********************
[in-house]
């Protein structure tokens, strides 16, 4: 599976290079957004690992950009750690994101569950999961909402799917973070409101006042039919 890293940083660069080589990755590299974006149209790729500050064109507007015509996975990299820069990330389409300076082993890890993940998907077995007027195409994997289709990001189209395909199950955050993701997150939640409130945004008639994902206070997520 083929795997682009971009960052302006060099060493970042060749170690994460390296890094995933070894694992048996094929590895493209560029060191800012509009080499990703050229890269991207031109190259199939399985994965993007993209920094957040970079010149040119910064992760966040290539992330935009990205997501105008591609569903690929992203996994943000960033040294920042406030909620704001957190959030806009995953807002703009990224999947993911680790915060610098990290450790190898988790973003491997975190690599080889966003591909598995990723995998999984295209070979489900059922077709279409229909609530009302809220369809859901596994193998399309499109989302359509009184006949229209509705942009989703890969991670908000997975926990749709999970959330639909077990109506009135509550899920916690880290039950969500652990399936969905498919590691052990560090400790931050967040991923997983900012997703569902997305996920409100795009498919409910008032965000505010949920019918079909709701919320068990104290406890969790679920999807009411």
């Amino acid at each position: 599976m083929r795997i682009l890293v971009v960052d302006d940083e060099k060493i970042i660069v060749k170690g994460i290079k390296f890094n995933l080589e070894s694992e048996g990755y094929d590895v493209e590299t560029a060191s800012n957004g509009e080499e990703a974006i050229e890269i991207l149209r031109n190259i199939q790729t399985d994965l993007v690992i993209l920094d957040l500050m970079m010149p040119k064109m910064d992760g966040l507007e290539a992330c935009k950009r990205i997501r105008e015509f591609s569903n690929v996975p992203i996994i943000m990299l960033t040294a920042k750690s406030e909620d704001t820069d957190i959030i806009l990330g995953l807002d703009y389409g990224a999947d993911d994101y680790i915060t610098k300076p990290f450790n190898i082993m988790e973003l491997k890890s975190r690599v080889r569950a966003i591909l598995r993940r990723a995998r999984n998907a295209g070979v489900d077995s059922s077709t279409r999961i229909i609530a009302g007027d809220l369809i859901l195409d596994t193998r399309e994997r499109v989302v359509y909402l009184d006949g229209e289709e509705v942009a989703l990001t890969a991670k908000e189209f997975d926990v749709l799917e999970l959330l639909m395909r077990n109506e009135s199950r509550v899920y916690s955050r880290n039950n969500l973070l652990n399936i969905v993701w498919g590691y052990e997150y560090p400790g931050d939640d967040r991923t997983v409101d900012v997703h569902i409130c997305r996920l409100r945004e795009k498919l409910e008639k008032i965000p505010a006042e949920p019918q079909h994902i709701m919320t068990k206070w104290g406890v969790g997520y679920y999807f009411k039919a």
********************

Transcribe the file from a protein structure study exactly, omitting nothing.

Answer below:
[in-house]
């Protein structure tokens, strides 16, 4: 599976290079957004690992950009750690994101569950999961909402799917973070409101006042039919 890293940083660069080589990755590299974006149209790729500050064109507007015509996975990299820069990330389409300076082993890890993940998907077995007027195409994997289709990001189209395909199950955050993701997150939640409130945004008639994902206070997520 083929795997682009971009960052302006060099060493970042060749170690994460390296890094995933070894694992048996094929590895493209560029060191800012509009080499990703050229890269991207031109190259199939399985994965993007993209920094957040970079010149040119910064992760966040290539992330935009990205997501105008591609569903690929992203996994943000960033040294920042406030909620704001957190959030806009995953807002703009990224999947993911680790915060610098990290450790190898988790973003491997975190690599080889966003591909598995990723995998999984295209070979489900059922077709279409229909609530009302809220369809859901596994193998399309499109989302359509009184006949229209509705942009989703890969991670908000997975926990749709999970959330639909077990109506009135509550899920916690880290039950969500652990399936969905498919590691052990560090400790931050967040991923997983900012997703569902997305996920409100795009498919409910008032965000505010949920019918079909709701919320068990104290406890969790679920999807009411």
């Amino acid at each position: 599976m083929r795997i682009l890293v971009v960052d302006d940083e060099k060493i970042i660069v060749k170690g994460i290079k390296f890094n995933l080589e070894s694992e048996g990755y094929d590895v493209e590299t560029a060191s800012n957004g509009e080499e990703a974006i050229e890269i991207l149209r031109n190259i199939q790729t399985d994965l993007v690992i993209l920094d957040l500050m970079m010149p040119k064109m910064d992760g966040l507007e290539a992330c935009k950009r990205i997501r105008e015509f591609s569903n690929v996975p992203i996994i943000m990299l960033t040294a920042k750690s406030e909620d704001t820069d957190i959030i806009l990330g995953l807002d703009y389409g990224a999947d993911d994101y680790i915060t610098k300076p990290f450790n190898i082993m988790e973003l491997k890890s975190r690599v080889r569950a966003i591909l598995r993940r990723a995998r999984n998907a295209g070979v489900d077995s059922s077709t279409r999961i229909i609530a009302g007027d809220l369809i859901l195409d596994t193998r399309e994997r499109v989302v359509y909402l009184d006949g229209e289709e509705v942009a989703l990001t890969a991670k908000e189209f997975d926990v749709l799917e999970l959330l639909m395909r077990n109506e009135s199950r509550v899920y916690s955050r880290n039950n969500l973070l652990n399936i969905v993701w498919g590691y052990e997150y560090p400790g931050d939640d967040r991923t997983v409101d900012v997703h569902i409130c997305r996920l409100r945004e795009k498919l409910e008639k008032i965000p505010a006042e949920p019918q079909h994902i709701m919320t068990k206070w104290g406890v969790g997520y679920y999807f009411k039919a």